EP2

08.01.2013 - GAST: PROF. DIEDERIK DEPLA

Prof. Diederik Depla from the Department of Solid State Sciences at Ghent University (Belgium) will visit the Institute of Experimencal Physics next week. You are all cordially invited to attend to his short seminar about "Magnetron sputter deposition, the role of the ions" on Tuesday January 15th, 2013, NB5/158, at 10:00 (s.t.).


Abstract: Ions play an prominent role during reactive magnetron sputtering. Their influence can be quite explicit as for example when a substrate bias is applied during thin film growth. However, ions can also play a more hidden role. This paper aims to give an overview of the different processes in which ions play a key role.
The first, and most obvious during magnetron sputtering, is of course the sputter process as such. Although it seems straightforward to describe this, fundamental issues as the angular emission profile, compound sputter yield hampers a quantitative description of the deposition profile, and therefore the deposition rate at the substrate [1].
A similar question exists about the role of ions during the sustaining mechanism of the magnetron discharges. In recent years, substantial progress has been in the understanding of the behaviour of the electron emission yield when oxidizing the target [2]. As the latter behaviour also influences the emission of negative oxygen ions, a good understanding is needed because high energetic negative oxygen ions affect in an important way the growth of the thin film. A few examples of this behaviour will be given [3].
As the ions bombard the target, they also become implanted. For inert gas atoms, their influence is minor. However, reactive ion implantation is an important pathway in the poisoning mechanism during reactive magnetron sputtering [4]. The paper will discuss the latest trends in the modelling of this process.
Finally, ions can be used as a tool to influence the thin film growth. As they are charged species, their energy can easily be influenced by biasing the substrate. Moreover, they can also be guided towards the substrate. This approach becomes even more interesting when most of the metal species are ionized as in HIPIMS plasmas. However, when studying thin film growth, one must realize that not only the ions are important, and other species play also their role. This will be discussed in the context of the characterisation of the different particle fluxes from the plasma towards the substrate [5].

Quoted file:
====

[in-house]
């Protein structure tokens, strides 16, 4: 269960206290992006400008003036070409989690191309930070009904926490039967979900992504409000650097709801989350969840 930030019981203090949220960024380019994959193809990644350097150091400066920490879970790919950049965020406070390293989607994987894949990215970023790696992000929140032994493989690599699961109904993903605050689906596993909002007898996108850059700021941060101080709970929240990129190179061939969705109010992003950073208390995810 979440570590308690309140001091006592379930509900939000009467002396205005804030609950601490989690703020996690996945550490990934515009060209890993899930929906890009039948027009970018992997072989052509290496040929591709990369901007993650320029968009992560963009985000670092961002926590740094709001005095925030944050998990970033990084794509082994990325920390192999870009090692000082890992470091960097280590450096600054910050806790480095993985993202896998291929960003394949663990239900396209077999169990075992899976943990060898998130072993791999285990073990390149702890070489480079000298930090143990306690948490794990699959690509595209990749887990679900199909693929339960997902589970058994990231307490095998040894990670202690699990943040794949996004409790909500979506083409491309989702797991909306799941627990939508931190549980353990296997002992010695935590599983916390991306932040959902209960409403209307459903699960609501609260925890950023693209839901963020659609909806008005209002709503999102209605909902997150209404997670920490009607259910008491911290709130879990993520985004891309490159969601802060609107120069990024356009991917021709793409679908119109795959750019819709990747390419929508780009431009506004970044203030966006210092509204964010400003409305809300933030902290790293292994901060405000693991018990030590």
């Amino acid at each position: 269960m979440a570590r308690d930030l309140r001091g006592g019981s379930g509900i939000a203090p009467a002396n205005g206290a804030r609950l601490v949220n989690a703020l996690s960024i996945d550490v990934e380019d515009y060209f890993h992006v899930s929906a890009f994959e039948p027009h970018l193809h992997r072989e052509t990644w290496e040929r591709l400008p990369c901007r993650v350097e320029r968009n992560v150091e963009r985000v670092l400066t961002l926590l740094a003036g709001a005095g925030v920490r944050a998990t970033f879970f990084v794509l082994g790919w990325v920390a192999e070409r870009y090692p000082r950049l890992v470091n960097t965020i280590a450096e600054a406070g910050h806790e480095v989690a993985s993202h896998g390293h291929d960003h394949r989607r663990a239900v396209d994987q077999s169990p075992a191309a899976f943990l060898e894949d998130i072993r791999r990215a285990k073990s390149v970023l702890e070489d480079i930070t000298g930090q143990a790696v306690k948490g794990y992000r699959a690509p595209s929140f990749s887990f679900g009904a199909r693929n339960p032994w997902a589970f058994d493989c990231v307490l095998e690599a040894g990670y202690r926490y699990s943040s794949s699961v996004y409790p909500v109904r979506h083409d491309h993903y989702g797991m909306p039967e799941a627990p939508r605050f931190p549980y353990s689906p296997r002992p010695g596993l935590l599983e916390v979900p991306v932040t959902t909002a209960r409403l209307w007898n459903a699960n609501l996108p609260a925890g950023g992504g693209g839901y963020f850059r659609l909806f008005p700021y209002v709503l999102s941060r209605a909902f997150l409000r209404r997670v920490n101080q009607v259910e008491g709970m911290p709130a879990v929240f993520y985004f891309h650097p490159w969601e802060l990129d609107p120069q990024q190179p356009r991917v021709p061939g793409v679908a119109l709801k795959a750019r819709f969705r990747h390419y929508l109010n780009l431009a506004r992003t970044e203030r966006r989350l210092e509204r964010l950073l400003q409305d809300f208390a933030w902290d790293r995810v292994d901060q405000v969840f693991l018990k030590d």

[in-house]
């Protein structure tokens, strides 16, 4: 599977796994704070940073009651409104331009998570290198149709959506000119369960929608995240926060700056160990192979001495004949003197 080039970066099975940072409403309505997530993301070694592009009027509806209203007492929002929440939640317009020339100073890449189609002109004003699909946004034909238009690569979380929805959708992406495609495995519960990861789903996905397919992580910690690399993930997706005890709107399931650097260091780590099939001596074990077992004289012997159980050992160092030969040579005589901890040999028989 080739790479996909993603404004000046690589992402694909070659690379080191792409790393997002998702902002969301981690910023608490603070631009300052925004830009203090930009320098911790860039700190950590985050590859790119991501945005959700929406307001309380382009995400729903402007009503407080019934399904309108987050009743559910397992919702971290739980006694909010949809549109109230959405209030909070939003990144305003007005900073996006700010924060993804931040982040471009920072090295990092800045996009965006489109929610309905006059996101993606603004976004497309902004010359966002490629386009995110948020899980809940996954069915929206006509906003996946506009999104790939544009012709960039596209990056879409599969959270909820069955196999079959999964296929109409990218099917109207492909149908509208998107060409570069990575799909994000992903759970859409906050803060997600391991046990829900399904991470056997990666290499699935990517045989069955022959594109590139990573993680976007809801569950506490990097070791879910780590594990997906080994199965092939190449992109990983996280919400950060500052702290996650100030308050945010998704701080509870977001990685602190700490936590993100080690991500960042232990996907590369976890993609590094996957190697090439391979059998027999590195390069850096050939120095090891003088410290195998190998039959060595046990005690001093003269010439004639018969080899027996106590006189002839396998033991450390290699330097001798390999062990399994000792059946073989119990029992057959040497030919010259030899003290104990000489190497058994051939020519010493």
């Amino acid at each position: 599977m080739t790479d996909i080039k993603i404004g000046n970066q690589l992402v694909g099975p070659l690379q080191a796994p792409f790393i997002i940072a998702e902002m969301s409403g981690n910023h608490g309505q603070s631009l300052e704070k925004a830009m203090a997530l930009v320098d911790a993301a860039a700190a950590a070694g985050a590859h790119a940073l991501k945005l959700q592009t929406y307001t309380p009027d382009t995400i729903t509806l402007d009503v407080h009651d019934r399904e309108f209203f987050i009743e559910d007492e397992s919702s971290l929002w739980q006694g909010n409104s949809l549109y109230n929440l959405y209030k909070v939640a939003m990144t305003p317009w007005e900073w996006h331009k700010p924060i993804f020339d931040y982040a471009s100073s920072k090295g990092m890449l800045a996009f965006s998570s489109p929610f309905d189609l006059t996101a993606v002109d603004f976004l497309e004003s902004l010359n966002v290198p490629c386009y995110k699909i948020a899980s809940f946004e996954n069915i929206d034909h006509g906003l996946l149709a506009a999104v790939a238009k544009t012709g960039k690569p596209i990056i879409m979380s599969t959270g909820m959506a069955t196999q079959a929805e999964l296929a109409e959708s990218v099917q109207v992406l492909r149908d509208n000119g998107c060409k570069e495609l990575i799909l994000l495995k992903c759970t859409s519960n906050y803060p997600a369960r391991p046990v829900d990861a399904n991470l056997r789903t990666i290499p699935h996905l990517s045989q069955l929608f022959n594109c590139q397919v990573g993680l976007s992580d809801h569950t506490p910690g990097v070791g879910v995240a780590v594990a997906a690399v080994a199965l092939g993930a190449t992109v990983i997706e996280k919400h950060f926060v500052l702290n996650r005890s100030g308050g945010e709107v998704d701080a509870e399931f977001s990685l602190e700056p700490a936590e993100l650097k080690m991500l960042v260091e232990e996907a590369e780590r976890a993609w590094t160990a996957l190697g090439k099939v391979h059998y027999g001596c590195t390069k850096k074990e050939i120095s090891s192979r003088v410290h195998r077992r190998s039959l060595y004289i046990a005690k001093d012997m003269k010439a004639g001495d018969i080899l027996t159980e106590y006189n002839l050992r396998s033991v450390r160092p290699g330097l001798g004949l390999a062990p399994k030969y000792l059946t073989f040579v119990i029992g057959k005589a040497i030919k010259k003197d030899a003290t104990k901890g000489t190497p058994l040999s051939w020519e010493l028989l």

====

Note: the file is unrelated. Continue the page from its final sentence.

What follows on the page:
Diederik Depla

[1] Deposition of thin films by sputtering cold isostatically pressed powder targets: A case study. F. Boydens, W. Leroy, R. Persoons, D. Depla. Phys. Status Solidi A, 209: (2012), 524-530
The correlation between target surface morphology and sputter deposition rate, F. Boydens, W.P. Leroy, R. Persoons, D. Depla, paper accepted in J. Phys. D : Appl.Phys.
[2] Magnetron sputter deposition: Linking discharge voltage with target properties, D. Depla, S. Mahieu, R. De Gryse, Thin Solid Films 517 (2009) 2825–2839
[3] Modeling the flux of high energy negative ions during reactive magnetron sputtering, S. Mahieu, W. P. Leroy, K. Van Aeken, and D. Depla, J. Appl. Phys. 106 (2009) 093302
[4] Rotating cylindrical magnetron sputtering: Simulation of the reactive process, D. Depla, X. Y. Li,S. Mahieu,K. Van Aeken,W. P. Leroy, J. Haemers, R. De Gryse, A. Bogaerts, J. Appl. Phys. 107 (2010) 0113307
[5] Sputter deposited transition metal nitrides as back electrode for CIGS solar cells, S. Mahieu, W.P. Leroy, K. Van Aeken, M. Wolter, J. Colaux, S. Lucas, G. Abadias, P. Matthys, D. Depla, Solar Energy 85 (2011) 538–544